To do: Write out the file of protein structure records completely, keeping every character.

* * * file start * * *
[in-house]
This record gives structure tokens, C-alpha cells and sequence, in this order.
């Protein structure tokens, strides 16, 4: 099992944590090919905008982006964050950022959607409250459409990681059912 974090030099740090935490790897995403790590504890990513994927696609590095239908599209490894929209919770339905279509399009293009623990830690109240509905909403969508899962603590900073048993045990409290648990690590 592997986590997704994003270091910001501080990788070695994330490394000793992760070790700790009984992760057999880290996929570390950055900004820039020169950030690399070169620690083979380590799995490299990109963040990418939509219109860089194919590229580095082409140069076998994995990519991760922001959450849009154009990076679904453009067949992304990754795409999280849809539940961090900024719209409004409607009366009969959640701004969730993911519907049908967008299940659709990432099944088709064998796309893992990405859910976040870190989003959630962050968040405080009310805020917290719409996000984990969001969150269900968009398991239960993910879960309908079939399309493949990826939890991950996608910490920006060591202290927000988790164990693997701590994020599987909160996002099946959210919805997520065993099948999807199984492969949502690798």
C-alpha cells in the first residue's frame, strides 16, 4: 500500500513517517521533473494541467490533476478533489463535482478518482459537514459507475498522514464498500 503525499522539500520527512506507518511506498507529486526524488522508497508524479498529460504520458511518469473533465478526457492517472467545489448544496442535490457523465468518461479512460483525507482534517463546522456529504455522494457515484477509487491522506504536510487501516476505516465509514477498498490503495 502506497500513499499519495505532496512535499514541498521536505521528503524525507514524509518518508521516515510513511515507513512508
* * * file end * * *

[in-house]
This record gives structure tokens, C-alpha cells and sequence, in this order.
């Protein structure tokens, strides 16, 4: 099992944590090919905008982006964050950022959607409250459409990681059912 974090030099740090935490790897995403790590504890990513994927696609590095239908599209490894929209919770339905279509399009293009623990830690109240509905909403969508899962603590900073048993045990409290648990690590 592997986590997704994003270091910001501080990788070695994330490394000793992760070790700790009984992760057999880290996929570390950055900004820039020169950030690399070169620690083979380590799995490299990109963040990418939509219109860089194919590229580095082409140069076998994995990519991760922001959450849009154009990076679904453009067949992304990754795409999280849809539940961090900024719209409004409607009366009969959640701004969730993911519907049908967008299940659709990432099944088709064998796309893992990405859910976040870190989003959630962050968040405080009310805020917290719409996000984990969001969150269900968009398991239960993910879960309908079939399309493949990826939890991950996608910490920006060591202290927000988790164990693997701590994020599987909160996002099946959210919805997520065993099948999807199984492969949502690798």
C-alpha cells in the first residue's frame, strides 16, 4: 500500500513517517521533473494541467490533476478533489463535482478518482459537514459507475498522514464498500 503525499522539500520527512506507518511506498507529486526524488522508497508524479498529460504520458511518469473533465478526457492517472467545489448544496442535490457523465468518461479512460483525507482534517463546522456529504455522494457515484477509487491522506504536510487501516476505516465509514477498498490503495 502506497500513499499519495505532496512535499514541498521536505521528503524525507514524509518518508521516515510513511515507513512508